Tips on What a DC Landlord Should Include in Their Tenant Lease

Tips on What a DC Landlord Should Include in Their Tenant Lease

The rental market in DC is always growing, make it a dynamic opportunity for landlords. However, DC is one of the most protective areas in the country when it comes to tenants. DC laws and regulations make it essential to have a proper lease when renting out your property.

Don’t just go pick up a generic form to use as your lease, because it won’t be enforceable and could even expose you to legal liability. Here are a few items you should include in your tenant lease in the nation’s capital!

The Names of the Tenants

It seems apparent that you would have the names of your tenants listed on the lease agreement. However, you also need to make it clear in your contract that other people are not permitted to live in the unit. Unless their names are specified on your agreement, your tenants should not have subtenants or have family or friends stay for an extended period of time.

Waiver of Notice to Quit

In DC, you can’t evict a tenant—even one that has violated the lease—without a 30-day notice. However, if your tenant isn’t paying rent, you can include a waiver in your lease stating that you can evict sooner. If your contract doesn’t include this waiver, you could have to wait as long as two months before you can proceed with the eviction process.

Prohibited Activities

Always include any prohibited activities in your agreement, including criminal activity or drug activity, which could include the possession, manufacturing, storage, or distribution of an illegal drug.

Other prohibited activities could include loud music after a certain time, restrictions or bans on pets, smoking, and more. If your tenants ignore these items, particularly when it comes to drug or criminal activity, it’s your job to address the issue or else risk complaints from neighbors or even action from the government.

Details on the Security Deposit

You need to be aware of DC’s limits on the security deposit for tenants, as this information will need to be accurately reflected in your lease. For example, the maximum amount you can require for a security deposit is one month’s rent.

In addition, as a landlord, you have 45 days to return the tenant’s security deposit after they move out. Should you need to use part of their security deposit for any repairs, you must present them with an itemized list of deductions.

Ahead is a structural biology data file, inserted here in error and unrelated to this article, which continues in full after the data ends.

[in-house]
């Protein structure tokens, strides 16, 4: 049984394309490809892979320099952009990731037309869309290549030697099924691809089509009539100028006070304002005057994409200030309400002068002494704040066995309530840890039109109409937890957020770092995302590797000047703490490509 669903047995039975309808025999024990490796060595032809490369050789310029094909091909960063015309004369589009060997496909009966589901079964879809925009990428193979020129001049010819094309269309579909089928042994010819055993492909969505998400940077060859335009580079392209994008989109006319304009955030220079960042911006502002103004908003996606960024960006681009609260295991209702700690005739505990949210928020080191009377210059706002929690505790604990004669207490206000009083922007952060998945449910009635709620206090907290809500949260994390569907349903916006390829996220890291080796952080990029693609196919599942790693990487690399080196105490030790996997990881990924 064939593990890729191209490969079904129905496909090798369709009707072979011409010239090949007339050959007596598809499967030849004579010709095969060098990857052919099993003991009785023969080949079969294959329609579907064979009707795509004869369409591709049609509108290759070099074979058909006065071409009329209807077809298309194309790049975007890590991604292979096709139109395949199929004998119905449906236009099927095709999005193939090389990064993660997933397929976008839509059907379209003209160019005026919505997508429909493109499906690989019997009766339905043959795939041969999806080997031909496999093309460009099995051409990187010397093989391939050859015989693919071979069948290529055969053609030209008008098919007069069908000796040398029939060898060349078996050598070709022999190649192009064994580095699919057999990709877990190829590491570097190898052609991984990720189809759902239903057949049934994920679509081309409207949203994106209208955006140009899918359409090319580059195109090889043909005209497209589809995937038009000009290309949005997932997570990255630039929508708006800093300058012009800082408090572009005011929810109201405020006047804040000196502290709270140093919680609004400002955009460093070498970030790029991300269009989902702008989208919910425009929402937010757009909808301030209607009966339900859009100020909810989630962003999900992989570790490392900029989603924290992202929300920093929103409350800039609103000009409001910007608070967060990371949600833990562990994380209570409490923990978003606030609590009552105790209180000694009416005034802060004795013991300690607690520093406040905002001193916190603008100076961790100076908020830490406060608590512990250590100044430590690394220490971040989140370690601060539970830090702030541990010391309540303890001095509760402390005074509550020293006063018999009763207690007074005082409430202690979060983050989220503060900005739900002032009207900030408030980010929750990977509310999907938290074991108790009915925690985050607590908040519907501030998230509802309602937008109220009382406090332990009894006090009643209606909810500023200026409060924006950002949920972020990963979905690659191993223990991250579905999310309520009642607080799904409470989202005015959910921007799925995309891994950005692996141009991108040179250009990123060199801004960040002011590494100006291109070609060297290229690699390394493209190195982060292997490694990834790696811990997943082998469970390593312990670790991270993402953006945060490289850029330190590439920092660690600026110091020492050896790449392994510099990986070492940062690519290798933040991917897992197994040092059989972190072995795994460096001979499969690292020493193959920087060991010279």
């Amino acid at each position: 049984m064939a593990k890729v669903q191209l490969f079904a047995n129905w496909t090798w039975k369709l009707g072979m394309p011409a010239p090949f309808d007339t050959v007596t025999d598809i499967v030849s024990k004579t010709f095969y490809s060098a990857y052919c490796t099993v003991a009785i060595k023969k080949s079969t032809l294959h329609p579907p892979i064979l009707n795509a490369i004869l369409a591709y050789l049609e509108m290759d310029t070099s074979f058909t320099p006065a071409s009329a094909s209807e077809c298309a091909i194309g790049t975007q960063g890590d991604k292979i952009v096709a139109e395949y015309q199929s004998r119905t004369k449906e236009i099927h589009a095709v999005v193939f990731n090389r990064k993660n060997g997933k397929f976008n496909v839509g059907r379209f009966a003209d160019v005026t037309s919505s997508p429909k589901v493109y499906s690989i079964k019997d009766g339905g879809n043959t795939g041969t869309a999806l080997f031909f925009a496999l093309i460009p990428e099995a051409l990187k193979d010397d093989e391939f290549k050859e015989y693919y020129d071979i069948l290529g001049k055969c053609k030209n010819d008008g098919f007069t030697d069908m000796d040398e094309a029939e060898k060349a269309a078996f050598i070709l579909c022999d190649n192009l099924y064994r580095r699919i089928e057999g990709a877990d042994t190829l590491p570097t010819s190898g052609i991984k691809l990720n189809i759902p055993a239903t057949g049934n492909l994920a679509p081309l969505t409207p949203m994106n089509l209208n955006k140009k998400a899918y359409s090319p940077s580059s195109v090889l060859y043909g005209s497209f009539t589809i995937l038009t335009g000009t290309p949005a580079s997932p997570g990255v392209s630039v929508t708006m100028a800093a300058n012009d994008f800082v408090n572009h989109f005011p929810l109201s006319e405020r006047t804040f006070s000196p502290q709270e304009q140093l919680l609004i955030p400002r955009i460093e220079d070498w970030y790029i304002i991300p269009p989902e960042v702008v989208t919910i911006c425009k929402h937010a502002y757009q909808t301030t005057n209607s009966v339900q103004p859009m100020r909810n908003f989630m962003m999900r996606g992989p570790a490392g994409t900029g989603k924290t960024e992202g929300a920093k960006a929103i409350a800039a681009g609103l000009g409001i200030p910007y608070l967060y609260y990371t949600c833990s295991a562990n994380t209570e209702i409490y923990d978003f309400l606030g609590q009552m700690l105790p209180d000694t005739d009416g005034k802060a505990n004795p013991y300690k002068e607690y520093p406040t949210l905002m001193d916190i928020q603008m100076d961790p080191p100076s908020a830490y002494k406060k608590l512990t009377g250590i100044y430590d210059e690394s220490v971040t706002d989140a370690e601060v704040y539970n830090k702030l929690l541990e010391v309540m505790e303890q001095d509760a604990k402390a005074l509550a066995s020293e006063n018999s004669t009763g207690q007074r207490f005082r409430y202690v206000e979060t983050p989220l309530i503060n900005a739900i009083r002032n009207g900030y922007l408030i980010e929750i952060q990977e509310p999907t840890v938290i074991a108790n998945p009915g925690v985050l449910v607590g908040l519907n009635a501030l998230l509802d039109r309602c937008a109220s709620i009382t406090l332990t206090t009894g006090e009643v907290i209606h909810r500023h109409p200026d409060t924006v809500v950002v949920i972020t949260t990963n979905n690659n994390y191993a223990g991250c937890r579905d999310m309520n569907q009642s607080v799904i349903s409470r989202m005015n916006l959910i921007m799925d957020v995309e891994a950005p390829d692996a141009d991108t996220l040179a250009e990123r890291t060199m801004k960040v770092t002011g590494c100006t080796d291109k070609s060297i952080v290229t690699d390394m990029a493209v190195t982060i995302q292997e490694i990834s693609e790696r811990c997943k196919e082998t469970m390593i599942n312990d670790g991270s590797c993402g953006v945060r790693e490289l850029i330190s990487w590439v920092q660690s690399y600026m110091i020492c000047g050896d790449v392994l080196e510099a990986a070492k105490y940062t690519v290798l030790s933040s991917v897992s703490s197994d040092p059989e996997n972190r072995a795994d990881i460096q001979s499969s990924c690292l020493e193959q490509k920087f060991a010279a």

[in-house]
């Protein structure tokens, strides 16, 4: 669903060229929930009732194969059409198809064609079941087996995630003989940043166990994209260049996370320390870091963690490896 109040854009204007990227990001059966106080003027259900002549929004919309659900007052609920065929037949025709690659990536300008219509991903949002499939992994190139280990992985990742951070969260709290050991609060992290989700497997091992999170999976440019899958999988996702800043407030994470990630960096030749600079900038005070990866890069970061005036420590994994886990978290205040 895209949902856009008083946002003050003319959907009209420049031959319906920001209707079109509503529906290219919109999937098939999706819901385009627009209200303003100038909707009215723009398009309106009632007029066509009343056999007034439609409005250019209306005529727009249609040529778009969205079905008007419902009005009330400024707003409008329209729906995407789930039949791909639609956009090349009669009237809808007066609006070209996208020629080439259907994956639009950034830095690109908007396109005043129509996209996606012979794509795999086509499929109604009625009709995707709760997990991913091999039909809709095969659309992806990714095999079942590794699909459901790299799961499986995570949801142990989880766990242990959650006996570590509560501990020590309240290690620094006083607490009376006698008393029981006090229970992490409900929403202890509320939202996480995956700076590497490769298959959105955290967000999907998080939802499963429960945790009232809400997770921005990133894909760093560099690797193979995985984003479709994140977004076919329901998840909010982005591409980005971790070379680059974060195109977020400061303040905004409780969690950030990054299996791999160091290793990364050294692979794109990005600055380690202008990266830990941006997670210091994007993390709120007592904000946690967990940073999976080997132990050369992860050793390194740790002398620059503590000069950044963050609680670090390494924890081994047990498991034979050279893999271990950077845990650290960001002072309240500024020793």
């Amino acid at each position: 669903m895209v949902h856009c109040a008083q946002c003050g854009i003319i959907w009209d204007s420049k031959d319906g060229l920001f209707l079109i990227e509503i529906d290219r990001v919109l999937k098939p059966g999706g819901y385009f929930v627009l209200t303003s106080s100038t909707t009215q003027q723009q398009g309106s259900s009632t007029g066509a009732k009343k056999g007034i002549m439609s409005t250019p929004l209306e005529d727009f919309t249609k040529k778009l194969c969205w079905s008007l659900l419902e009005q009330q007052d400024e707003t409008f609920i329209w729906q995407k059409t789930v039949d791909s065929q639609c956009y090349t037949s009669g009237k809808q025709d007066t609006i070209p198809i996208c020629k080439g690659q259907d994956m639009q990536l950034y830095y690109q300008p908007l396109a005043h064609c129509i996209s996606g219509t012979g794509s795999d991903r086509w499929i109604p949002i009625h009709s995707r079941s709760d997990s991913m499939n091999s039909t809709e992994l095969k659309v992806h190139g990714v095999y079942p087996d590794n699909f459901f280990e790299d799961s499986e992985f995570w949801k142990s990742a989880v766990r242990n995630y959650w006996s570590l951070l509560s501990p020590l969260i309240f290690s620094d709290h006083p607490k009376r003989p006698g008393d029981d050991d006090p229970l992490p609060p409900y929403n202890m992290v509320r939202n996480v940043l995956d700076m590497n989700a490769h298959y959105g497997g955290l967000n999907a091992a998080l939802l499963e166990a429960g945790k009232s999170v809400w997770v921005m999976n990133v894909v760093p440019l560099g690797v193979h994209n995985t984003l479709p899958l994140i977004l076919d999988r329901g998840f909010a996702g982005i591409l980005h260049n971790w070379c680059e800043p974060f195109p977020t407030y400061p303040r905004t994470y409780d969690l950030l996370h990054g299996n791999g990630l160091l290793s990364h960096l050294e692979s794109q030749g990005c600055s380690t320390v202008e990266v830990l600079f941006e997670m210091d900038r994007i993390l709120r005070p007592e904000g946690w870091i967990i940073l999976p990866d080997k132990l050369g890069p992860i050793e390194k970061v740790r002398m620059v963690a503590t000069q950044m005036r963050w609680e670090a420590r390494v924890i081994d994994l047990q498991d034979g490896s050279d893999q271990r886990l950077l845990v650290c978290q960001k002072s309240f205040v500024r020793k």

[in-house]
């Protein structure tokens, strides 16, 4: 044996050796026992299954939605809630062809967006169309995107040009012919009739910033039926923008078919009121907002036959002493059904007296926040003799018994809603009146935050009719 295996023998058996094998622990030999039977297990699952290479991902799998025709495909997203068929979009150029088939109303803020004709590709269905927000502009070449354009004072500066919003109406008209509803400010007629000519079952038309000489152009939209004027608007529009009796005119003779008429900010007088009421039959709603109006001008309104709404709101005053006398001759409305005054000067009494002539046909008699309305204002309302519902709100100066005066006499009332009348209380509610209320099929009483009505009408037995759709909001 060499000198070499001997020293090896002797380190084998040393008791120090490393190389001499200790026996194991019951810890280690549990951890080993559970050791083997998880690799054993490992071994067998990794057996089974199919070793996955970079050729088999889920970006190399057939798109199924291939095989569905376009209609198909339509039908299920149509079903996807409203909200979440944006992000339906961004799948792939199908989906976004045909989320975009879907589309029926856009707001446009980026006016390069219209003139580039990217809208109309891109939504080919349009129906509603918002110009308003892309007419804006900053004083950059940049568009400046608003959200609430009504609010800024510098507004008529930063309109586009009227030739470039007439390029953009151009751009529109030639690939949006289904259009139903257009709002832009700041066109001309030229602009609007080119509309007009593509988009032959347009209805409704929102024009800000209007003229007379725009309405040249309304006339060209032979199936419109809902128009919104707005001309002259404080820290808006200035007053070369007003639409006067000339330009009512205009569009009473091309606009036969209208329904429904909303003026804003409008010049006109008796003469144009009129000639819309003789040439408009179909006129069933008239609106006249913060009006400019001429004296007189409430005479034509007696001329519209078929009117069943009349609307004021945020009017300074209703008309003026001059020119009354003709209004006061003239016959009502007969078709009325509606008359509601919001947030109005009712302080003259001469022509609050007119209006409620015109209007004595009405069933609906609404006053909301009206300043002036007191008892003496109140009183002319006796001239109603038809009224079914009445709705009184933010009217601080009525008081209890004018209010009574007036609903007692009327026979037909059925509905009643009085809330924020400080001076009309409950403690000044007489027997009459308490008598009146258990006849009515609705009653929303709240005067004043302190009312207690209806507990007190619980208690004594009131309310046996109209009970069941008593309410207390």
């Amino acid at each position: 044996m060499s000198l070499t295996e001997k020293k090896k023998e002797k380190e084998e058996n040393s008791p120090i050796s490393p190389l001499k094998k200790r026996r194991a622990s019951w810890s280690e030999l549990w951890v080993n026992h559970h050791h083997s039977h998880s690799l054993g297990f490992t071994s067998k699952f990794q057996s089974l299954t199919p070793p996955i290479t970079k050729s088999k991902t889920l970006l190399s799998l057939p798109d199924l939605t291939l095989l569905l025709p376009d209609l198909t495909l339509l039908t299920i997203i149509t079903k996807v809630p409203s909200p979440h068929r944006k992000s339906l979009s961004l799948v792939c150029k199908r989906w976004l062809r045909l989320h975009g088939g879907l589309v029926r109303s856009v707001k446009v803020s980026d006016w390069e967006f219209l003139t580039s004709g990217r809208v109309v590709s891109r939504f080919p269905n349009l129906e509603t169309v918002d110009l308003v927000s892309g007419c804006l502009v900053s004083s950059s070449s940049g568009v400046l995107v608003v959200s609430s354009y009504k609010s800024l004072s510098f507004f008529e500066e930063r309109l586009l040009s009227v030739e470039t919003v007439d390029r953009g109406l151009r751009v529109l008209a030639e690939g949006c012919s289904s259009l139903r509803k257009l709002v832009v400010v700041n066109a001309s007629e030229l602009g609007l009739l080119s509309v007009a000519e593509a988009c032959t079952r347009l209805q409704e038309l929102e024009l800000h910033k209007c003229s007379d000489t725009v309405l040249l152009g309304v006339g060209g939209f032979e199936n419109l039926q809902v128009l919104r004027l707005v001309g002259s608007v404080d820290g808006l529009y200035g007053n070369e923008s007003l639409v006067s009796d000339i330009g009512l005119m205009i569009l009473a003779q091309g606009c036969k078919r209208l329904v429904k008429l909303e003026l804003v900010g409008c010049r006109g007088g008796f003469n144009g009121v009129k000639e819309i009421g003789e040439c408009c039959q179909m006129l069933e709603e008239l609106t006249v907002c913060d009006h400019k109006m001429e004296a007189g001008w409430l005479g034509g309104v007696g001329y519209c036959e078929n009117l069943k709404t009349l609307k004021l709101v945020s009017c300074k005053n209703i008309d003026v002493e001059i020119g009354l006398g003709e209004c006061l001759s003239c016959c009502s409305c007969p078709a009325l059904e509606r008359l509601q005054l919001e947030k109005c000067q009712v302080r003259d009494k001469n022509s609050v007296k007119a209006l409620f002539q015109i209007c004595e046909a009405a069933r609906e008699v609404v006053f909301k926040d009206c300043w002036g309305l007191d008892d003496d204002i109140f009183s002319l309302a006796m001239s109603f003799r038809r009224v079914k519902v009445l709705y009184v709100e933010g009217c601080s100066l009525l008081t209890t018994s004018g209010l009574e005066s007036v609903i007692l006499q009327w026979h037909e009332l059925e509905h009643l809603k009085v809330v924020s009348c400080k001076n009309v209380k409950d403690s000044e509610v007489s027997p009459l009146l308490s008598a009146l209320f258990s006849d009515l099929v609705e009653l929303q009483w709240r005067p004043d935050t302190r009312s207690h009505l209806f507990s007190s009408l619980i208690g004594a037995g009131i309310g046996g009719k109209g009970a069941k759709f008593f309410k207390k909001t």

Maintenance Responsibility

It’s always imperative to detail who will be handling maintenance issues at the unit and how and when such maintenance will be done. It’s also a good idea to include a clause requiring that tenants report any known maintenance issues to you immediately. By doing so, you can help protect your property from maintenance emergencies!

Rent Control Exemption

If you’re planning on increasing the rent at any point during your tenant’s lease, you need to have a clause exempting the property from rent control in the contract. If you do not, increasing the rent is considered illegal and is disputable by the tenant in court.

Never Cut Corners on Your Lease!

These are just a few of the items you should include in your tenant lease. There are many more items that can protect you as a landlord and make tenants aware of their obligations.

All your hard work to attain the proper licensure and get your unit ready to rent won’t pay off without having a legally-enforceable agreement. A lease doesn’t just dictate a time period your tenant can stay—it outlines the terms of your relationship, and as such, is necessary for renting out your unit.

Need help drafting a lease for your DC rental unit? Our team at FAS Management can help you create an airtight lease to protect your investment property and keep both you and your tenants happy. Contact us today at (202) 337-5080!

 

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